2018 year in review – An inflection point

2018 will be over in two weeks. For many that will bring a sigh of relief. It was a good year for legalization, and a bad year for regulation and 2018 Year in Review – An Inflection Pointtaxes. The door was opened to legalized sports betting in the United States with the Supreme Court overturning the Professional and Amateur Sports Protection Act. Hemp farming was just legalized as well in the 2018 Farm Bill, albeit in an $867 billion spending embarrassment that also happens to keep the US-sponsored war on Yemen going, unfortunately.

In the United Kingdom, Fixed Odds Betting Terminals were rendered impotent, which will push some of the more dangerous aspects of the gambling industry underground into black markets, making them even more dangerous than before while also destroying shareholder value. Point of Consumption taxes were raised as well. Meanwhile, nobody figured out a way forward with Brexit at all, and with the vote pushed off to January, it looks increasingly likely that a Hard Brexit is inevitable. I wouldn’t bet on it though because front page politics is a staged show like professional wrestling, just more boring, but if a no deal Brexit does happen and UK equities crash, it would be a good upside trade opportunity for UK gaming stocks.

In Macau it looks like we have another wipeout in progress, already close to the magnitude of 2014 but without the serious revenue declines, yet. Gross gaming revenue hit October 2014 highs in October and have continued 8.5% higher in November, healthy numbers on paper but Macau stocks don’t seem to notice. Whether you want to believe Chinese government numbers is up to you, but long term charts suggest that whether they are true or embellished, the official Macau top line and stock prices do not correlate well. Macau gaming stocks move like stampedes in either direction and can never seem to calm down or consolidate. They are right near 52-week lows now and on the borderline of a 7-year-old pivot point (see red line below). Macau bounced slightly off this line last month but we’re testing it again. If we break through, and that looks likely, the next stop is about 23% down from here. Ironically, the BJK gaming ETF is sitting at the same levels that it was at when it was founded in 2008.

2018 Year in Review – An Inflection Point

The accelerating trade war between the United States and China is behind this, and it only got worse as the months progressed. Don’t expect it to end until Donald Trump is replaced. The headlines about a trade truce don’t mean anything.

There was more bad news out of China this year though, but not something that most investors pay attention to. The establishment of a sick and extremely dangerous social credit scheme will reward citizens for approved behaviors and punish them for being naughty. The spirit of Mao is behind this and it will be devastating for the Chinese economy, even worse than the trade war. Those in charge of ranking are not disclosing how points are distributed, so it’s about as transparent as a black hole. Punishments include keeping you off airplanes and trains, crippling your internet speed, banning you from schools, banning you from certain jobs, banning you from hotels, even kidnapping your dog. This is straight out of the Great Leap Forward/Great Famine and the corruption and abuse that will infect this system once it is fully operational will generate total horror stories off a well-oiled assembly line. If anything it shows that Beijing has absolutely no grasp of the importance of human liberty and its role in productivity. Nothing can prosper under such a system, let alone the Macau gaming industry. The stricter it gets, the worse business and the quality of life in general in China, and Macau, will get.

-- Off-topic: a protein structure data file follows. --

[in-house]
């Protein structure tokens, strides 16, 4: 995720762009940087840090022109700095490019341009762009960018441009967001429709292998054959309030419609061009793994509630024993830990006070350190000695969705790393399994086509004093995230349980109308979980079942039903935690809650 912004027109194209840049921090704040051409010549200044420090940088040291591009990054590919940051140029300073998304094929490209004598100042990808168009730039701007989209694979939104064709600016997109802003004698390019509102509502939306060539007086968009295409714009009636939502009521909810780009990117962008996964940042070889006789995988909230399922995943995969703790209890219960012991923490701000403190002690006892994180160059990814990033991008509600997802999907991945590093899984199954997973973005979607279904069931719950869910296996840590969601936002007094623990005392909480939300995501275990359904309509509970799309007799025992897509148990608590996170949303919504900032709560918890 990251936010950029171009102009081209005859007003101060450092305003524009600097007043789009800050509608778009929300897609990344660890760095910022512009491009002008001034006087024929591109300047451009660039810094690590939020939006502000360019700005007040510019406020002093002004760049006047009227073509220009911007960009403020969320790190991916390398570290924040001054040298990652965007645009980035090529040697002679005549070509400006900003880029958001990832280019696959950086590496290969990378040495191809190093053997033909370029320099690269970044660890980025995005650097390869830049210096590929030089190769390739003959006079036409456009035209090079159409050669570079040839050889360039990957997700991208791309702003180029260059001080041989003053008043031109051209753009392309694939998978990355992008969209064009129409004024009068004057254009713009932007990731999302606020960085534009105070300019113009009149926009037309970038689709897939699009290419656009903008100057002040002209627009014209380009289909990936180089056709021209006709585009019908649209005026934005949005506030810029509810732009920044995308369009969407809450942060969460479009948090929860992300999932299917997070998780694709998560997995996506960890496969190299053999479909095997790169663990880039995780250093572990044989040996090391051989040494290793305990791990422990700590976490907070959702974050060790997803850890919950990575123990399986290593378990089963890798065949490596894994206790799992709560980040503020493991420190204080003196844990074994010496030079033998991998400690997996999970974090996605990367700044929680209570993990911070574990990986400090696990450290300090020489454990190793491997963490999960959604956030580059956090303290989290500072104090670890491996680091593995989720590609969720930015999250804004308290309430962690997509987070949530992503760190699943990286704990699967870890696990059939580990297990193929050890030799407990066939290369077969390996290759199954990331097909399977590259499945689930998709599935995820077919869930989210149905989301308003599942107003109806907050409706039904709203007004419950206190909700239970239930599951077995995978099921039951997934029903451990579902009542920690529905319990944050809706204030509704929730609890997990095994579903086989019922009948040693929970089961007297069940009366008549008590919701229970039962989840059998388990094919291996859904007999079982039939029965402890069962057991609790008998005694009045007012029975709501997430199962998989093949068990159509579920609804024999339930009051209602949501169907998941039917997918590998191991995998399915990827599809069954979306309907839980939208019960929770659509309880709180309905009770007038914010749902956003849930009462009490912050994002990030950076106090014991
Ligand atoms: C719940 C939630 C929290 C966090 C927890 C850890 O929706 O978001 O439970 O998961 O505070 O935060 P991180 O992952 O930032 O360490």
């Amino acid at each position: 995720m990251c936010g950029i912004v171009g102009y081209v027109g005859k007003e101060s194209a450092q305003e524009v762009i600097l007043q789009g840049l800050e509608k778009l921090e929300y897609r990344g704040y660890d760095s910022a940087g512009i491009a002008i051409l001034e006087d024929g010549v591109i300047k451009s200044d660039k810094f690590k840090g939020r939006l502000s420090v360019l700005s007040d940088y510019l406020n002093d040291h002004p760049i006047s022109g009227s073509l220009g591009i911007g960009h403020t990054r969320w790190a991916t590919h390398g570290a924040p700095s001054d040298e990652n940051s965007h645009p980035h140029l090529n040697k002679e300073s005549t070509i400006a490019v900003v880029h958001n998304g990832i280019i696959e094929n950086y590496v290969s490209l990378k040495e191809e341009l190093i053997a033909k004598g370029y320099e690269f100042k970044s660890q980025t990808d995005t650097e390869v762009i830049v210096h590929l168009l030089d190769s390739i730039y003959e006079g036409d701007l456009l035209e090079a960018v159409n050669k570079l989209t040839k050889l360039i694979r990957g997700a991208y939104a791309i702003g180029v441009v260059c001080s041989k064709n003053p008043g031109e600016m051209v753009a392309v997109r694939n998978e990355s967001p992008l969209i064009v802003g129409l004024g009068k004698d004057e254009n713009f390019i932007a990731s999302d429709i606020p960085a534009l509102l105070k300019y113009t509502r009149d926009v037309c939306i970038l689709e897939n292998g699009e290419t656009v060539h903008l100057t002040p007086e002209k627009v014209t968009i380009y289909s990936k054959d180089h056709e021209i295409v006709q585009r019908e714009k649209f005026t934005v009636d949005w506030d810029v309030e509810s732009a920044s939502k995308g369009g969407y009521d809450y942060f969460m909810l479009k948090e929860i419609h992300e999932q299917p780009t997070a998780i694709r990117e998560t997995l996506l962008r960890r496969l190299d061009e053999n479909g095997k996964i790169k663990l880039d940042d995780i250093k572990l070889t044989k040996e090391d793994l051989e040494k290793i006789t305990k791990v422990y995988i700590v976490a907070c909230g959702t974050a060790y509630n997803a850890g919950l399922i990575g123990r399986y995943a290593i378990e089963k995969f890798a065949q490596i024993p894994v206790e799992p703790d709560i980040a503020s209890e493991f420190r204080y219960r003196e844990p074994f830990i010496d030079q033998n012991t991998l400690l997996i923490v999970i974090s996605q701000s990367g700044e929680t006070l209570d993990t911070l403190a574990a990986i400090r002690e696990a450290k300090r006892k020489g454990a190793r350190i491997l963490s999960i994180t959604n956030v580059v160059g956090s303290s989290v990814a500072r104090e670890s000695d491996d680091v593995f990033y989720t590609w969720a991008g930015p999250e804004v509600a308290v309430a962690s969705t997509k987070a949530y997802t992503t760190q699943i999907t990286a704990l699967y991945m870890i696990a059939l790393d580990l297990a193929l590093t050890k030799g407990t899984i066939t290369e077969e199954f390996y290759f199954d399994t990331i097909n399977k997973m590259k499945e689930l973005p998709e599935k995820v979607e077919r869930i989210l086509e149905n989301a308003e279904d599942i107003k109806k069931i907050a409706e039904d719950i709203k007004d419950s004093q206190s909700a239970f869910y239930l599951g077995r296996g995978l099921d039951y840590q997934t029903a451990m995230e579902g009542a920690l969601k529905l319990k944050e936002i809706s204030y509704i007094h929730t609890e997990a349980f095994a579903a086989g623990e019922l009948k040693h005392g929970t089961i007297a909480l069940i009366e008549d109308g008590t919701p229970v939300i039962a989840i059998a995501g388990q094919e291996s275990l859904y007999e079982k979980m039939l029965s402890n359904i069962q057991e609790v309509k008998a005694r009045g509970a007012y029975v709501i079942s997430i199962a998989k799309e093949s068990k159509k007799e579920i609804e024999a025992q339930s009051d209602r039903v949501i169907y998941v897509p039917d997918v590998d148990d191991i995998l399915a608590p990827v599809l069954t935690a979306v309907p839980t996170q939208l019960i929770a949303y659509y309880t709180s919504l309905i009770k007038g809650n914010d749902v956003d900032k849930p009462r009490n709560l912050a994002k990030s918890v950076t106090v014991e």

As for the United States, 2018 was 2007 all over again for equities. Take a look at these charts of the S&P 500, one for 2007 and the other for 2018:

2018 Year in Review – An Inflection Point

2018 Year in Review – An Inflection Point

In both years we had a climb at the beginning of the year followed by a quick semi-crash, another climb to new highs and then wobbly movement by the end of the year. The only significant difference was that 2007 saw an August crash and 2018 didn’t. The end of the year is typically strong during bull markets. A weak November and December out of nowhere is a bad sign.

The final rate hike in this rate cycle that began in 2015 is likely being discussed at the FOMC as this is being written. Tomorrow the Fed will probably hike rates for the last time before the next recession becomes official. Recession bellwethers like regional gaming stocks have already lost close to half their value. Penn crashed this year from $37 to $20 despite increased earnings and revenues. Boyd is also down almost 50% despite strong top and bottom lines this year. MGM volumes are starting to level off, and February’s earnings report from Las Vegas’ #1 employer will likely signal the beginning of the 2019 recession. The overturning of PASPA is huge, but it won’t push US gaming stocks higher in the face of what’s coming. It will only make the eventual recovery quicker and easier than otherwise, but it can’t stop the Fed-created business cycle.

5-10 years from now, we will probably look back at 2018 as the inflection point from boom to bust. When the bust is finally official, the world will engage in a quantitative easing overload and price inflation will break out, 1970’s style. If you scaled out early this year, count yourself lucky. Shorting the rallies could make you some extra cash in the coming months, but best to do this with put options so you’re not risking too much capital. Keep cash levels high, and once the Fed reverses course and starts cutting rates again, that will be the time to slowly scale back in.